"That's sad. I wonder if I can put him to work?"
"He's brilliant. He used to be a veterinarian and ran the ranch. He loves animals, too."
"Good. I have two dogs over here. I'm going to give him a job, which will help, too." He walked up the front stairs of his porch and opened the door. Two big yellow lab dogs bounded out, looking happy.
"Adam and Eve. Did you miss me?" He knelt down and hugged both of the dogs, but Angie wasn't impressed. So he liked dogs. She knew some men used that to their advantage to get women to go out with them, thinking of them as stable. Not her.
Nathan stood up. "These are my buddies. Adam and Eve. A mom and her puppy…and they're both young. Eve's four and Adam is one."
"Nice to know."
He glanced down at her crossed arms. "Are you still upset about the stop sign? I really didn't know."
"Like I said, I don't trust people when I first meet them. It's a job hazard." And especially not youth ministers.
He sighed and walked inside, the dogs following him. "Come on in and ignore all the boxes. I'm still getting things situated."
She glanced around at all the empty rooms, a few boxes here and there. "You don't have much."
"Nope. I sold almost everything in Missouri. It was cheaper to buy just what I needed after I got here than to move everything."
"And you're not married, but have this huge home."
"Oh, someday I'll be married. I want to fill this home with kids." He walked to a box and knelt in front of it, then looked up at Angie. "And no, I don't have a girlfriend right now, either. The last one raked me over the coals and made me start studying to be a pastor."
"Why is that, if it's not too personal?"
He opened the box and looked inside, then opened another box and stuck his hand in, searching for something. "No, it's not personal. My life's an open book. She thought she was permitted to date anyone else when I was teaching. And she did…and she got pregnant, but I can guarantee it's not my kid, because I require a commitment before anything would ever happen. Before I became a Christian, I did a lot of work in sociology and psychology, getting my doctorate, and found out so much about dating, I wasn't about to make the same mistakes that a lot of people make…including my girlfriend. She was gone as soon as I found out. I started surrounding myself with Christians, because one can become like the ones with whom they associate. It made a world of difference and I decided that more people needed to realize that fact. That's what made me want to go into the ministry."
She felt a guilty weight lay on her heart. "That's very cool. I dated a minister once, but he wasn't anything like that. He just felt sorry for people. I figured you were the same."
He searched through yet another box and pulled out some tools. "Nope. I don't feel sorry for anyone, because they usually choose their own paths, never talking to God, first." He stood up and walked toward the door, watching the dogs. "You two stay here." He opened the door and Angie and he walked out, and he locked it behind them. "Who was the minister?"
"He used to be the youth minister at your church. Randall Hart."
"You dated him?"
"Yeah." She sighed and warmed her arms.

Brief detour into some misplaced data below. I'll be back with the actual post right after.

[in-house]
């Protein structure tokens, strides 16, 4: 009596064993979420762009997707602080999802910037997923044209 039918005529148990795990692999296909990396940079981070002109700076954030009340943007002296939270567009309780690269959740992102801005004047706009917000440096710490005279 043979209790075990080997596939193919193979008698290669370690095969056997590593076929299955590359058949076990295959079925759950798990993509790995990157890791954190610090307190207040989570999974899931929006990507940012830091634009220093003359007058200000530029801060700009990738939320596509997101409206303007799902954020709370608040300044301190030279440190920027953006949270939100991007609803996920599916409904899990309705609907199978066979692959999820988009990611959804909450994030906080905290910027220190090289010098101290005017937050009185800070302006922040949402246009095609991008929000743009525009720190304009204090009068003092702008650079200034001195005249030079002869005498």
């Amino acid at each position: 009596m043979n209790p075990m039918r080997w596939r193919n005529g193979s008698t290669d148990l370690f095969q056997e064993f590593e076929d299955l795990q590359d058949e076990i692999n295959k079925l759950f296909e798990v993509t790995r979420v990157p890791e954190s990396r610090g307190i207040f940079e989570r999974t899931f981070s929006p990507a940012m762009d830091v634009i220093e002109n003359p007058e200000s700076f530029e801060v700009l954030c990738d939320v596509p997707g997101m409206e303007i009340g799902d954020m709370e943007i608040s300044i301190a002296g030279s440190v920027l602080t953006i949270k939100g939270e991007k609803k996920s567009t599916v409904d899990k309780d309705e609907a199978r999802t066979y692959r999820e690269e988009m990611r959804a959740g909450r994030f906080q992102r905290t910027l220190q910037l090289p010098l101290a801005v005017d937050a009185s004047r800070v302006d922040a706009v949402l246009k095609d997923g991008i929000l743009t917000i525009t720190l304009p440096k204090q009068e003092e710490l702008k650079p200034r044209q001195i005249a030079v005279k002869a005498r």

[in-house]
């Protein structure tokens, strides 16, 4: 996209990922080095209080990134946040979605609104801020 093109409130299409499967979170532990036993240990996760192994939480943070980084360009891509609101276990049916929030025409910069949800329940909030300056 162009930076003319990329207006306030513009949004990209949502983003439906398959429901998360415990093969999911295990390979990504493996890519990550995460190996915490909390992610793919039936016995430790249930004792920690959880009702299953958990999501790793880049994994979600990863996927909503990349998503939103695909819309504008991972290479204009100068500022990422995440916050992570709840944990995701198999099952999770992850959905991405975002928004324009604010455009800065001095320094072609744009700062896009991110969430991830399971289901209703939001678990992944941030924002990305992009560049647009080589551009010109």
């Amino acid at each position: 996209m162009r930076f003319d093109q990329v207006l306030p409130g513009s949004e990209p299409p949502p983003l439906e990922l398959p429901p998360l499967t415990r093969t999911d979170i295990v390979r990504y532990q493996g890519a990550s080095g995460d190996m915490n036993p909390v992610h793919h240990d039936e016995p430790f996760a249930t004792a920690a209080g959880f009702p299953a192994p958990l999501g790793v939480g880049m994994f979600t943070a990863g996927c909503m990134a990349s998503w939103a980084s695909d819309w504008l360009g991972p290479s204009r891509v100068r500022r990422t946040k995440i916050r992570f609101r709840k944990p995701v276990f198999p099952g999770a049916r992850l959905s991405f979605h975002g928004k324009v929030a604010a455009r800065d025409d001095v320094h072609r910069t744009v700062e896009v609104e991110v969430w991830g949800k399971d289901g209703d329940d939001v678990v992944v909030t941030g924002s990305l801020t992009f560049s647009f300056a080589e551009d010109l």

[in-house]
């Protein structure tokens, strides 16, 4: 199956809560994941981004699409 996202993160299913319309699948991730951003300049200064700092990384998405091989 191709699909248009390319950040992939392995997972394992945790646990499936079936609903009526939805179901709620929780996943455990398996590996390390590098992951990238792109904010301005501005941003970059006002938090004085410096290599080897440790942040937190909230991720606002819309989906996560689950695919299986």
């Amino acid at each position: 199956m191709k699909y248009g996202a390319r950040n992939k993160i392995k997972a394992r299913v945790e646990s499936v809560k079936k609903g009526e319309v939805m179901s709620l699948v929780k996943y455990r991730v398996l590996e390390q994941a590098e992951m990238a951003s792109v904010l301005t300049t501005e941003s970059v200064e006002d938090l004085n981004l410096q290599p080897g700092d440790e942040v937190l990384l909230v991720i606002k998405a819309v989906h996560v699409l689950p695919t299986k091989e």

"So what happened? No one told me anything."
She swallowed hard. "He took a job out of state then dumped me. He said long-distance dating didn't work and knew I wouldn't go with him. He told me that on my answering machine. When I tried to call him back, his phones were disconnected and he was gone. Even his email disappeared."
"That was nice and personal of him. So do you go to church now?" He opened the passenger's side of the SUV and helped her inside, putting the tools in the back seat.
"Nope. I didn't need to be made fun of after he just up and left. No one knew it was coming, either."
He stood at the open door and watched her. "Why not come with me? I could use a friend at church, since I'm new."
"Don't answer me yet." He closed her door and walked to his side of the car, then got inside. "It's Friday, and I want you to think about it before saying anything." He turned the key and backed out of his driveway.
"But how would that look? The youth minister dumps me then I show up talking to the new youth minister?"
He shot her a grin. "That you're a nice and forgiving person?"
"No, that I'm a youth minister stalker. Sorry, but you're out of luck. Find another sucker…I mean friend to join you."
He chuckled, glancing at her as he drove. "Tell me how you really feel? I hate when you hold back your real thoughts."
"Very funny. So Mom said, from the grapevine, that you were a college professor and wanted to start a retreat ranch or something."
"You were talking about me?"
"Yeah. Before you just showed up and slammed me to the floor in my parent's kitchen, after almost killing me at the disappearing stop sign."
"I didn't know about the stop sign, and I didn't open the door…it was your brother. And I did help you up."
"Regardless, I think you have a goal to see me dead or hurt."
He paused for a moment. "Wait. You just changed the subject. You were talking about me at your house?"
"Yeah. I already told you that."
"And your mother said I was teaching at a college and wanted to start a retreat ranch?"
"Yep. Is it true?"
"Yes. All of it. I was a professor in the social sciences, with a Ph.D. in that field. But that's past history. I want to help people and this seems to be a great job for me."